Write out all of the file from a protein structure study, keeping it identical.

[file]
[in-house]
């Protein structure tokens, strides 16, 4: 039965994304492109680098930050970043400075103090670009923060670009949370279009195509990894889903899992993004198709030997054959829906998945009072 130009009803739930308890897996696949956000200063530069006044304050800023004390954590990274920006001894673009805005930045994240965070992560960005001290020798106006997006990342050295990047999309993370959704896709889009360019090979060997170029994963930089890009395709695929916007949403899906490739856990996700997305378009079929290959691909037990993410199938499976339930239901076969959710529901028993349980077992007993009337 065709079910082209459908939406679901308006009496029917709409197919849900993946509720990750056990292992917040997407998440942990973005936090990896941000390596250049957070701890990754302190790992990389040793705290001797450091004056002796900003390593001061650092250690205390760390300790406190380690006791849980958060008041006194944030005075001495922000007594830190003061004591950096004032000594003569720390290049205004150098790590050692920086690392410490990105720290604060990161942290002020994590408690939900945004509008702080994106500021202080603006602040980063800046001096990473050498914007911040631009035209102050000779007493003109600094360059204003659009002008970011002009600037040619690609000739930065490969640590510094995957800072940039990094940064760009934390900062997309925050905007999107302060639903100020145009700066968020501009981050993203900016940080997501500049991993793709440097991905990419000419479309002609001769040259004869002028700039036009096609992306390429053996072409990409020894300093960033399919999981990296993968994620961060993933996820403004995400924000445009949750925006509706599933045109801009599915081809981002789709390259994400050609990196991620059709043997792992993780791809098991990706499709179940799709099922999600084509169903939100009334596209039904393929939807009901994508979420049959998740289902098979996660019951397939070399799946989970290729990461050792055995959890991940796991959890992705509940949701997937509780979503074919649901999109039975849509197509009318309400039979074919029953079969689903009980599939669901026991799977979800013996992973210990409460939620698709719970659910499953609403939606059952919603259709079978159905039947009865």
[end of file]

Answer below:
[in-house]
């Protein structure tokens, strides 16, 4: 039965994304492109680098930050970043400075103090670009923060670009949370279009195509990894889903899992993004198709030997054959829906998945009072 130009009803739930308890897996696949956000200063530069006044304050800023004390954590990274920006001894673009805005930045994240965070992560960005001290020798106006997006990342050295990047999309993370959704896709889009360019090979060997170029994963930089890009395709695929916007949403899906490739856990996700997305378009079929290959691909037990993410199938499976339930239901076969959710529901028993349980077992007993009337 065709079910082209459908939406679901308006009496029917709409197919849900993946509720990750056990292992917040997407998440942990973005936090990896941000390596250049957070701890990754302190790992990389040793705290001797450091004056002796900003390593001061650092250690205390760390300790406190380690006791849980958060008041006194944030005075001495922000007594830190003061004591950096004032000594003569720390290049205004150098790590050692920086690392410490990105720290604060990161942290002020994590408690939900945004509008702080994106500021202080603006602040980063800046001096990473050498914007911040631009035209102050000779007493003109600094360059204003659009002008970011002009600037040619690609000739930065490969640590510094995957800072940039990094940064760009934390900062997309925050905007999107302060639903100020145009700066968020501009981050993203900016940080997501500049991993793709440097991905990419000419479309002609001769040259004869002028700039036009096609992306390429053996072409990409020894300093960033399919999981990296993968994620961060993933996820403004995400924000445009949750925006509706599933045109801009599915081809981002789709390259994400050609990196991620059709043997792992993780791809098991990706499709179940799709099922999600084509169903939100009334596209039904393929939807009901994508979420049959998740289902098979996660019951397939070399799946989970290729990461050792055995959890991940796991959890992705509940949701997937509780979503074919649901999109039975849509197509009318309400039979074919029953079969689903009980599939669901026991799977979800013996992973210990409460939620698709719970659910499953609403939606059952919603259709079978159905039947009865």